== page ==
You and your spouse have spent years building your business together. The business has supported your family. Now, you face divorce. How do you deal with this when the business must continue to operate?
This tough question confronts many divorcing families. It brings fear and uncertainty, especially when the family business carries the family financially. Fortunately, there are options to families facing divorce when there is a family owned business. Critical to these options is working with an attorney who has experience in addressing the unique complexities of a family owned business in divorce.
Solutions for Husband-and-Wife Businesses in Divorce
A "buyout" in which one spouse buys the other out sounds simple, but often poses multiple complexities. Case payments can offset the value of other assets or payments over time enabling one spouse to buy the other out, but you've got to resolve a number of issues:
- What's the value of the business? When looking into the value of the business, you must classify personal goodwill and commercial goodwill, which can have a dramatic impact on what can be divided in a divorce.
If an offset is used for a buyout, it's generally necessary to consider the type of assets that are being used to offset the purchase price. For example, if a home is utilized as the offset, then this can create a cash flow problem. This comes into issue when one spouse has been used to receiving a salary from the business and now it may go away. Therefore, alternatives will have to be addressed that will provide a continued cash flow for the spouse being "bought out." There must be a mechanism put into place to allow for the continued payment of bills and to maintain the family. If a home is utilized to offset the purchase price, this approach may satisfy the dollar aspect of the purchase, but it does not necessarily provide the income that is actually required to pay bills. Another alternative is to utilize IRA or 401K plan assets. Again, this is easy to determine the value, but the parties must consider the tax consequences of any such division, and decide what will be necessary in order to continue cash flow to pay the ongoing bills of maintaining the household.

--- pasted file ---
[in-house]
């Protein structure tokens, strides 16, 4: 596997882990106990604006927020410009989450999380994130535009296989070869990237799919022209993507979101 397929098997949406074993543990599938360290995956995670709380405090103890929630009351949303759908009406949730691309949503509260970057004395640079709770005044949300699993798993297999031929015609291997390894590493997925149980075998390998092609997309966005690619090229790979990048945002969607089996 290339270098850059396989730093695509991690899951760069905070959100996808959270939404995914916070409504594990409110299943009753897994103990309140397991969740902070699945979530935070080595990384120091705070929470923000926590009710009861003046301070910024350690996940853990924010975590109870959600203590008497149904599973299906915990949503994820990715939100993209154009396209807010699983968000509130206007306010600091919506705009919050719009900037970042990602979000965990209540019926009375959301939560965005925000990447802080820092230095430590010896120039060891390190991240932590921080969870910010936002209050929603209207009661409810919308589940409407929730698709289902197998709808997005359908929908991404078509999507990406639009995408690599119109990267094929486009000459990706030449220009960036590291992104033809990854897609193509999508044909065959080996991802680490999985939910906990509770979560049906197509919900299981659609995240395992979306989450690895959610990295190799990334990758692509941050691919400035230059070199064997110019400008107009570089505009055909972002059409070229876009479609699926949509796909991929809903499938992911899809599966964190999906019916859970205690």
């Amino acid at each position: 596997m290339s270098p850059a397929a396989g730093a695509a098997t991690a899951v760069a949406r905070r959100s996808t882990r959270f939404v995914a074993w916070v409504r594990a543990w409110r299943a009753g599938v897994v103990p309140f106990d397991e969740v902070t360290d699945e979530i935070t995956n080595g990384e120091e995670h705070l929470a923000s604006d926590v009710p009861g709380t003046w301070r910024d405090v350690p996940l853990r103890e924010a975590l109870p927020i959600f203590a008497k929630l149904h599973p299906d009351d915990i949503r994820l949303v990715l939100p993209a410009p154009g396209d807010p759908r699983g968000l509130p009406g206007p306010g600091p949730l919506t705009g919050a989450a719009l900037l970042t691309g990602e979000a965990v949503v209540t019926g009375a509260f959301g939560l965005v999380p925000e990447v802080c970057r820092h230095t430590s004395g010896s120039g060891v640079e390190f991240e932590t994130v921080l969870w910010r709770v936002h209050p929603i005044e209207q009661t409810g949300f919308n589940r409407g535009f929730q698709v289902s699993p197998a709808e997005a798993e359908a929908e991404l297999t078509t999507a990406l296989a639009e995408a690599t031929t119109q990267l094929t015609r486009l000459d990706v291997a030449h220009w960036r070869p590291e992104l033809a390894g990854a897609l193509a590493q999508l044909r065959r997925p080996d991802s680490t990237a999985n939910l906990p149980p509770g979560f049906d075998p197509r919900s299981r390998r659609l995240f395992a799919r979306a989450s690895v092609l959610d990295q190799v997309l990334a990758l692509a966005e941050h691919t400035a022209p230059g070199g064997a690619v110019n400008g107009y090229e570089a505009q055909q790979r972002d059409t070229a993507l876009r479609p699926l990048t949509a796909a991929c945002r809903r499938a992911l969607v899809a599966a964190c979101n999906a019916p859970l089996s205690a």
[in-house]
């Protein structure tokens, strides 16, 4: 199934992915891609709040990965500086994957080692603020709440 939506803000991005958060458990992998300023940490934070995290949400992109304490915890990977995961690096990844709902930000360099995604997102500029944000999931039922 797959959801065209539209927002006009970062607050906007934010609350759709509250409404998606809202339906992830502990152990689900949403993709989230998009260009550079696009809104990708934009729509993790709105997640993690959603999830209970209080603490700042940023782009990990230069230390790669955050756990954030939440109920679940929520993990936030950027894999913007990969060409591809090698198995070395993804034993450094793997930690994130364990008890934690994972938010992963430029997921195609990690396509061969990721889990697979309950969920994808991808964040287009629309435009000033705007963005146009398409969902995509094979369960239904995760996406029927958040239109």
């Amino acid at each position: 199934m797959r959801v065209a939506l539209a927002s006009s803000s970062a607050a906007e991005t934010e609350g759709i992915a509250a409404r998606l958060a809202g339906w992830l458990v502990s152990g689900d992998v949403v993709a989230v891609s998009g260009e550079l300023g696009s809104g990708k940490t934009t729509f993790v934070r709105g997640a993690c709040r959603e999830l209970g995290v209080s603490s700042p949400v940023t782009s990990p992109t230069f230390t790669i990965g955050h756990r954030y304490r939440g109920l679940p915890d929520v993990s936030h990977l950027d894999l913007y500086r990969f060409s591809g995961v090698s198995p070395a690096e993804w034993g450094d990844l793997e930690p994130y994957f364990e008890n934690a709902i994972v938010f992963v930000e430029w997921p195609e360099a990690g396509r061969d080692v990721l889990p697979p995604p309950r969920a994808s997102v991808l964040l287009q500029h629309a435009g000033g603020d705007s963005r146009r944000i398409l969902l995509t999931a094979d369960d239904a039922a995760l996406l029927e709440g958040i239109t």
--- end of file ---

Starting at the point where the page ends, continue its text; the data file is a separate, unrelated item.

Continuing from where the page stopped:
Keeping Personal and Business Lives Separate
There are times when parties simply cannot live together as husband and wife, yet they continue to make good business partners. In situations of this nature, a structure can be established that sets forth the duties and responsibilities of each spouse, including compensation to be paid to each spouse and how business will be conducted in the future. This type of scenario requires an attorney that is familiar with the business operations and what will be necessary to protect your interests in the long term after such an arrangement has been made and provide for the continuation of the business.
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At Hendershot, Cannon, Martin & Hisey, P.C., we have dealt with these issues multiple times, as well as assisted clients in dealing with the emotional issues that come along with a divorce. If you are facing a divorce that involves a family owned business, contact Hendershot, Cannon, Martin & Hisey, P.C., to discuss the multiple options that exist to address the family business during divorce.